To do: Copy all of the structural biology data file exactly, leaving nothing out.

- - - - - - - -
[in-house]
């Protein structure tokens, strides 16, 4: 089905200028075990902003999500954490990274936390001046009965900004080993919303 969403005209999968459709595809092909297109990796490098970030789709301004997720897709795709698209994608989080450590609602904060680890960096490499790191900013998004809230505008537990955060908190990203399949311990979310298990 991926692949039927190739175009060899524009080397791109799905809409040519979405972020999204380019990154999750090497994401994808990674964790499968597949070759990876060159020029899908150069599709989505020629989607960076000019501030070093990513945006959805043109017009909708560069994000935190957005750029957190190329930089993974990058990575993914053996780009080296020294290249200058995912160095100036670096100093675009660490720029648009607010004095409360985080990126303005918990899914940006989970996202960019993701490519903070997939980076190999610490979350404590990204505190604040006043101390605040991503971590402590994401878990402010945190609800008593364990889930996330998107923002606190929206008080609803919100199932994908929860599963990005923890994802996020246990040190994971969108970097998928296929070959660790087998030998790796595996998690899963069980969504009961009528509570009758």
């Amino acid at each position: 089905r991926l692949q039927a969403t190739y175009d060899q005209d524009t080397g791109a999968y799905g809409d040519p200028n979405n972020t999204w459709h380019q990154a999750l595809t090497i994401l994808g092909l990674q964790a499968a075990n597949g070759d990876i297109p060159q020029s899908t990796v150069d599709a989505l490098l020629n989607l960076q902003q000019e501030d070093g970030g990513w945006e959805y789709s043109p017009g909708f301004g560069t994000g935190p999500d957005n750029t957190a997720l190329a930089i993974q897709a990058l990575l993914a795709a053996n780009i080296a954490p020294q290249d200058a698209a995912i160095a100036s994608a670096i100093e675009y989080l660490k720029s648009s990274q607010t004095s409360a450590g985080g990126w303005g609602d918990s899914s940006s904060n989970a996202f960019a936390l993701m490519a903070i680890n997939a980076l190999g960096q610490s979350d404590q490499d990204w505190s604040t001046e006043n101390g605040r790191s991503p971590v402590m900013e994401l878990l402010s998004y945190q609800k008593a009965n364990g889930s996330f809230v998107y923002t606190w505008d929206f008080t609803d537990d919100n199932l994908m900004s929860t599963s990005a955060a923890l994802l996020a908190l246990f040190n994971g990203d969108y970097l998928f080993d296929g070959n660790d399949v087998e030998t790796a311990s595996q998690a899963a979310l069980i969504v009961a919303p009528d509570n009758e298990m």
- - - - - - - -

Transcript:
[in-house]
């Protein structure tokens, strides 16, 4: 089905200028075990902003999500954490990274936390001046009965900004080993919303 969403005209999968459709595809092909297109990796490098970030789709301004997720897709795709698209994608989080450590609602904060680890960096490499790191900013998004809230505008537990955060908190990203399949311990979310298990 991926692949039927190739175009060899524009080397791109799905809409040519979405972020999204380019990154999750090497994401994808990674964790499968597949070759990876060159020029899908150069599709989505020629989607960076000019501030070093990513945006959805043109017009909708560069994000935190957005750029957190190329930089993974990058990575993914053996780009080296020294290249200058995912160095100036670096100093675009660490720029648009607010004095409360985080990126303005918990899914940006989970996202960019993701490519903070997939980076190999610490979350404590990204505190604040006043101390605040991503971590402590994401878990402010945190609800008593364990889930996330998107923002606190929206008080609803919100199932994908929860599963990005923890994802996020246990040190994971969108970097998928296929070959660790087998030998790796595996998690899963069980969504009961009528509570009758």
């Amino acid at each position: 089905r991926l692949q039927a969403t190739y175009d060899q005209d524009t080397g791109a999968y799905g809409d040519p200028n979405n972020t999204w459709h380019q990154a999750l595809t090497i994401l994808g092909l990674q964790a499968a075990n597949g070759d990876i297109p060159q020029s899908t990796v150069d599709a989505l490098l020629n989607l960076q902003q000019e501030d070093g970030g990513w945006e959805y789709s043109p017009g909708f301004g560069t994000g935190p999500d957005n750029t957190a997720l190329a930089i993974q897709a990058l990575l993914a795709a053996n780009i080296a954490p020294q290249d200058a698209a995912i160095a100036s994608a670096i100093e675009y989080l660490k720029s648009s990274q607010t004095s409360a450590g985080g990126w303005g609602d918990s899914s940006s904060n989970a996202f960019a936390l993701m490519a903070i680890n997939a980076l190999g960096q610490s979350d404590q490499d990204w505190s604040t001046e006043n101390g605040r790191s991503p971590v402590m900013e994401l878990l402010s998004y945190q609800k008593a009965n364990g889930s996330f809230v998107y923002t606190w505008d929206f008080t609803d537990d919100n199932l994908m900004s929860t599963s990005a955060a923890l994802l996020a908190l246990f040190n994971g990203d969108y970097l998928f080993d296929g070959n660790d399949v087998e030998t790796a311990s595996q998690a899963a979310l069980i969504v009961a919303p009528d509570n009758e298990m």